We have come through an extended time in which we were driven by agendas that left little time for rest. Selling parental houses, remodeling and moving into this one, getting through the wedding of our youngest. We have recently reached a point where we talk of the luxury of choice. Yes, we have a list of projects in and around our new home that will take years, at least. Yes, we have other obligations—including church and musical organizations. But, as we tried to explain to our son and daughter-in-law when they worried that we were working too hard, much of what is on our To-Do lists is play. Others golf or fish or travel. We play in yard and shop and studio. These days, when we wake in the morning and consider how to spend the day, we are making happy choices from a large and luscious menu.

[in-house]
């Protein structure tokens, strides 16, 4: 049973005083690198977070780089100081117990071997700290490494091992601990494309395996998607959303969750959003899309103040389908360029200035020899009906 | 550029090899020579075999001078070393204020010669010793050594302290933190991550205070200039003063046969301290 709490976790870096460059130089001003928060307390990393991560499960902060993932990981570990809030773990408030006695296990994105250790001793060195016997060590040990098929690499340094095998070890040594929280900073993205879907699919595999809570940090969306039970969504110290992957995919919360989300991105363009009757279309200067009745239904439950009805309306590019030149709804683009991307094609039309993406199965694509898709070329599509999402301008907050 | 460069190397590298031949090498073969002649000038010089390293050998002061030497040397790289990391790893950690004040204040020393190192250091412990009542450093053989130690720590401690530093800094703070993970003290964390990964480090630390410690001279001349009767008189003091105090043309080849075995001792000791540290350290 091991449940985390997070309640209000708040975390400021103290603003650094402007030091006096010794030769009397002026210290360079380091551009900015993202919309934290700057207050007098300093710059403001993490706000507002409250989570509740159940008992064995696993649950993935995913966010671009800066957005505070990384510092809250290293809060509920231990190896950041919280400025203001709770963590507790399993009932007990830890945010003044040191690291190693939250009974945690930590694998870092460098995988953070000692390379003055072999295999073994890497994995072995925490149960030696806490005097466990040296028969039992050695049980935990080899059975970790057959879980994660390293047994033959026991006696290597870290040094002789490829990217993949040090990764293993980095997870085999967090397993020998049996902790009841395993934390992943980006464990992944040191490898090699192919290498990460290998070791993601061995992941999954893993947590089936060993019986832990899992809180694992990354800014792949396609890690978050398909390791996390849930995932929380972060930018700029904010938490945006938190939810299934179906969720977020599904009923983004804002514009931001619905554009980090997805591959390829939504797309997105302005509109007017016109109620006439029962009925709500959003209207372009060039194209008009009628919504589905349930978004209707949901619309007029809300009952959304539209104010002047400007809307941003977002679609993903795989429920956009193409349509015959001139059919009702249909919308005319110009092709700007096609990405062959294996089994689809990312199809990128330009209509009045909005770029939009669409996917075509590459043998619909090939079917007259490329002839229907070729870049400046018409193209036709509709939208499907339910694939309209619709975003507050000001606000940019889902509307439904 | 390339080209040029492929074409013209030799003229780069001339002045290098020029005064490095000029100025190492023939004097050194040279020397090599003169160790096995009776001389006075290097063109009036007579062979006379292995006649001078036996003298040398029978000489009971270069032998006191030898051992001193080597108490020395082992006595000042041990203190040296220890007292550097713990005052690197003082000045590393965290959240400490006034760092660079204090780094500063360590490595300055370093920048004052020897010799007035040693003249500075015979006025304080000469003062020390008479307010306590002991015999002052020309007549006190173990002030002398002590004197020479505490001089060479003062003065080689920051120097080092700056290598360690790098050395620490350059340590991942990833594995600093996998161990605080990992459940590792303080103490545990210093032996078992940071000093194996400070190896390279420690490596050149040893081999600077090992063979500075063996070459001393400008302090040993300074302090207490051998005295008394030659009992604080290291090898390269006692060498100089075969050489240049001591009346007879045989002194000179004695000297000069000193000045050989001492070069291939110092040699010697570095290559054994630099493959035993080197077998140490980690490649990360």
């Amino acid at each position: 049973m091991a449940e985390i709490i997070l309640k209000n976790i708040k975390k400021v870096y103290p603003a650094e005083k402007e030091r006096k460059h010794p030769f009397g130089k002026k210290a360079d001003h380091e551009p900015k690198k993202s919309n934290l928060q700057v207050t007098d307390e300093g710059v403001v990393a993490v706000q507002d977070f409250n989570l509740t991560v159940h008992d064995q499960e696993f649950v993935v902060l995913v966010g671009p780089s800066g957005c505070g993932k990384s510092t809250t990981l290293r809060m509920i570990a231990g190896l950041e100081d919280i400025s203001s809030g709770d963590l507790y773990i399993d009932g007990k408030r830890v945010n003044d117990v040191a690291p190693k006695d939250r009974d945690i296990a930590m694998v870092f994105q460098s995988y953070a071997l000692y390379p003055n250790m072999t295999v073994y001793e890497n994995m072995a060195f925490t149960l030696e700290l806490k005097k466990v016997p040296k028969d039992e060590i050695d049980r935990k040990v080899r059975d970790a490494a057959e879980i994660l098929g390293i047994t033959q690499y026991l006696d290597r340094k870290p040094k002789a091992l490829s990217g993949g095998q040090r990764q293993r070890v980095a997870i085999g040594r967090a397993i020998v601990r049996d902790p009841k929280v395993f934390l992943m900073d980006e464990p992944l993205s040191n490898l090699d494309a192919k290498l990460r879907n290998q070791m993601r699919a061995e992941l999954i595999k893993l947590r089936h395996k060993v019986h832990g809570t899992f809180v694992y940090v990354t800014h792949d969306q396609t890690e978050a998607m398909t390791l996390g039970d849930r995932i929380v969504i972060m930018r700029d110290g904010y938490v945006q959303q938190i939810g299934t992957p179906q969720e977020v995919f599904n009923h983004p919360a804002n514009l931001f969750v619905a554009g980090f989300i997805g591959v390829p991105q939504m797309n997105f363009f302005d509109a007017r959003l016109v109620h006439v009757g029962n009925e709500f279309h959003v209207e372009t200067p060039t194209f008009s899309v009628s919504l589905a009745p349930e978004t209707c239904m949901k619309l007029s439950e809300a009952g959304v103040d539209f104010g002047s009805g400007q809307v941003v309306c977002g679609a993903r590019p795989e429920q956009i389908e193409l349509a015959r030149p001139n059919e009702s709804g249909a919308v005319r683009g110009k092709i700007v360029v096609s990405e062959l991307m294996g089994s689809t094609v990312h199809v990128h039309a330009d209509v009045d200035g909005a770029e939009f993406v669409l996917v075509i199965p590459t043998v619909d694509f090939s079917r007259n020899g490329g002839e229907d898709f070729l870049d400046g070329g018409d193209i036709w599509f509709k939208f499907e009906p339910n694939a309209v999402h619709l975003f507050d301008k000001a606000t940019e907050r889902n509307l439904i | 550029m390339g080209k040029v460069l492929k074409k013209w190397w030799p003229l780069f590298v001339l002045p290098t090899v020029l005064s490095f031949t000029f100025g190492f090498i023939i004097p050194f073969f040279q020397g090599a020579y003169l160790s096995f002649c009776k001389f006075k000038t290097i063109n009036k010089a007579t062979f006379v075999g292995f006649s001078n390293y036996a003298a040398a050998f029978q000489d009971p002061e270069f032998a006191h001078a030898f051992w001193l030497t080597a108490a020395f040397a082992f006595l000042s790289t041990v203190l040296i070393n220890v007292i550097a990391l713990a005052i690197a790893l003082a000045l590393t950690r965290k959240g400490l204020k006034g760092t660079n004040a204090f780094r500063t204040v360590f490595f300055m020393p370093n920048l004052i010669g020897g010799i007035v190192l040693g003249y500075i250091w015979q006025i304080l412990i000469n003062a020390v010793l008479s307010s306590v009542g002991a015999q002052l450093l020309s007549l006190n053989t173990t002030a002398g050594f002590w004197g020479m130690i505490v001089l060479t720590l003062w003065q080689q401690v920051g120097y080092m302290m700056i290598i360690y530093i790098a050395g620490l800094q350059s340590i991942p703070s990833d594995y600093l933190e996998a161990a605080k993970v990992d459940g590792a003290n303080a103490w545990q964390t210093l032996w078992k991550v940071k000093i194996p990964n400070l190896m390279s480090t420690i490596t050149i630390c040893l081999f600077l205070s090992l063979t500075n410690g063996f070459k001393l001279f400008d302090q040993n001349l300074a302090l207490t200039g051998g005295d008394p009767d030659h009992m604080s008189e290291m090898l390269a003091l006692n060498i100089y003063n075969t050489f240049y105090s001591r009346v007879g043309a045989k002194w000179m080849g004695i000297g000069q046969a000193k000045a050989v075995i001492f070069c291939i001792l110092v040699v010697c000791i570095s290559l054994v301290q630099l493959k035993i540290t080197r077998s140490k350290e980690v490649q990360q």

I am reminded of those discussions in the business literature of my mid-career days, warning of the trap of urgency. All of us fall into that trap, spending our time and energy on tasks that are presented as urgent, to the detriment of those that in our hearts we know to be more important. Perhaps it is the wisdom of age; perhaps the luxury of retirement; possibly just that, at my age, society no longer views me fit for the urgent tasks. Whatever the reason, my life is less driven by urgency and more by importance, than at any time in my past.
So I am not much put out by the forced leisure. That trench will get done, or not. Maybe my son will do it. With care, my back will recover in a day or so, and I will—carefully— resume my digging and hauling and mulching. With a healthy dose of reading and writing and watching for hawks from my deck chair.